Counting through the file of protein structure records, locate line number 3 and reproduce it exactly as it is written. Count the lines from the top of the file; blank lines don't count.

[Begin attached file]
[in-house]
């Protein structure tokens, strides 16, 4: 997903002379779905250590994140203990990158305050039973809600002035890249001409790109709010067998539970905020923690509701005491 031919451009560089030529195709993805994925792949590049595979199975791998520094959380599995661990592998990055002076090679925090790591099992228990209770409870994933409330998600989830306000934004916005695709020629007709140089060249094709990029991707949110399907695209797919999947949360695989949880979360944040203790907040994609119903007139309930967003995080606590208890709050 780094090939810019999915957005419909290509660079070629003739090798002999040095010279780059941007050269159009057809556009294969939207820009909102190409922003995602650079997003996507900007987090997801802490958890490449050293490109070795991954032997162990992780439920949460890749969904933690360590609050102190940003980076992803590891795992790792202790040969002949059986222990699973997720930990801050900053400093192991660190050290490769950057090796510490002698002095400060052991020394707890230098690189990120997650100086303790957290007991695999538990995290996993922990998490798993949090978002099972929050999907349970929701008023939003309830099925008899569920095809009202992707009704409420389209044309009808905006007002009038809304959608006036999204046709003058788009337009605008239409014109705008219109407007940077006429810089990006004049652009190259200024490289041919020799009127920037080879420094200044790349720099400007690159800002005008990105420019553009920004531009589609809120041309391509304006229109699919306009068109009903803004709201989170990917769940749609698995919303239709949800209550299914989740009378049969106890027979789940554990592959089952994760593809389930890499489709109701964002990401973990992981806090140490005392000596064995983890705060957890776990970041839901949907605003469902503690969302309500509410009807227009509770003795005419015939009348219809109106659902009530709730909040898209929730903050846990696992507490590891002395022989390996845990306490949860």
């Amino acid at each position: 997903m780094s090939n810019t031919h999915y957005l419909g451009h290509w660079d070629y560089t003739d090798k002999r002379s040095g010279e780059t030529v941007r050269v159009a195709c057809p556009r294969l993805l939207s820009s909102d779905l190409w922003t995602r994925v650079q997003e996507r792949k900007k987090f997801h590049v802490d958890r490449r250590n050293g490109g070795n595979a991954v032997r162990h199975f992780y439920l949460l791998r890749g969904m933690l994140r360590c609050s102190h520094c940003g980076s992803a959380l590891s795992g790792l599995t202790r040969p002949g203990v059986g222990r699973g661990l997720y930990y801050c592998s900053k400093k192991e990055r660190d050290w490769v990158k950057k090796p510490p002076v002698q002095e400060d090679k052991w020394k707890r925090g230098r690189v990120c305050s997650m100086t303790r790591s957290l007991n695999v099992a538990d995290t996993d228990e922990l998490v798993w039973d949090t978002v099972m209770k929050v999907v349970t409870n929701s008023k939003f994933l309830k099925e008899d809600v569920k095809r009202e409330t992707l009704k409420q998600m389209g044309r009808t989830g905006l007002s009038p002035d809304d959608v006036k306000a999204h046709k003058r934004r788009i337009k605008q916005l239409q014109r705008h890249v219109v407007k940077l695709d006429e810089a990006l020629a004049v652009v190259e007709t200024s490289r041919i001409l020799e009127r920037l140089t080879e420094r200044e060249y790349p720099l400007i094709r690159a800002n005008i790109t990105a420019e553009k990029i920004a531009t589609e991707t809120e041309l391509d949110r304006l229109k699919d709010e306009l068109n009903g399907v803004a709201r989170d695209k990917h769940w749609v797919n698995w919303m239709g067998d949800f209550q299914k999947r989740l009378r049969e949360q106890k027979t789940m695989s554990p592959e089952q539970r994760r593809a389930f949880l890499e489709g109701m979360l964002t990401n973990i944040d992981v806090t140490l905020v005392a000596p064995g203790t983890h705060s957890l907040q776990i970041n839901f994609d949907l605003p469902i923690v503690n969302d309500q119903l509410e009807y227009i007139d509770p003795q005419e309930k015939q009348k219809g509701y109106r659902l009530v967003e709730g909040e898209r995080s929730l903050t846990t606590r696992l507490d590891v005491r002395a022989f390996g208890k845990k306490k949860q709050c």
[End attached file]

């Amino acid at each position: 997903m780094s090939n810019t031919h999915y957005l419909g451009h290509w660079d070629y560089t003739d090798k002999r002379s040095g010279e780059t030529v941007r050269v159009a195709c057809p556009r294969l993805l939207s820009s909102d779905l190409w922003t995602r994925v650079q997003e996507r792949k900007k987090f997801h590049v802490d958890r490449r250590n050293g490109g070795n595979a991954v032997r162990h199975f992780y439920l949460l791998r890749g969904m933690l994140r360590c609050s102190h520094c940003g980076s992803a959380l590891s795992g790792l599995t202790r040969p002949g203990v059986g222990r699973g661990l997720y930990y801050c592998s900053k400093k192991e990055r660190d050290w490769v990158k950057k090796p510490p002076v002698q002095e400060d090679k052991w020394k707890r925090g230098r690189v990120c305050s997650m100086t303790r790591s957290l007991n695999v099992a538990d995290t996993d228990e922990l998490v798993w039973d949090t978002v099972m209770k929050v999907v349970t409870n929701s008023k939003f994933l309830k099925e008899d809600v569920k095809r009202e409330t992707l009704k409420q998600m389209g044309r009808t989830g905006l007002s009038p002035d809304d959608v006036k306000a999204h046709k003058r934004r788009i337009k605008q916005l239409q014109r705008h890249v219109v407007k940077l695709d006429e810089a990006l020629a004049v652009v190259e007709t200024s490289r041919i001409l020799e009127r920037l140089t080879e420094r200044e060249y790349p720099l400007i094709r690159a800002n005008i790109t990105a420019e553009k990029i920004a531009t589609e991707t809120e041309l391509d949110r304006l229109k699919d709010e306009l068109n009903g399907v803004a709201r989170d695209k990917h769940w749609v797919n698995w919303m239709g067998d949800f209550q299914k999947r989740l009378r049969e949360q106890k027979t789940m695989s554990p592959e089952q539970r994760r593809a389930f949880l890499e489709g109701m979360l964002t990401n973990i944040d992981v806090t140490l905020v005392a000596p064995g203790t983890h705060s957890l907040q776990i970041n839901f994609d949907l605003p469902i923690v503690n969302d309500q119903l509410e009807y227009i007139d509770p003795q005419e309930k015939q009348k219809g509701y109106r659902l009530v967003e709730g909040e898209r995080s929730l903050t846990t606590r696992l507490d590891v005491r002395a022989f390996g208890k845990k306490k949860q709050c």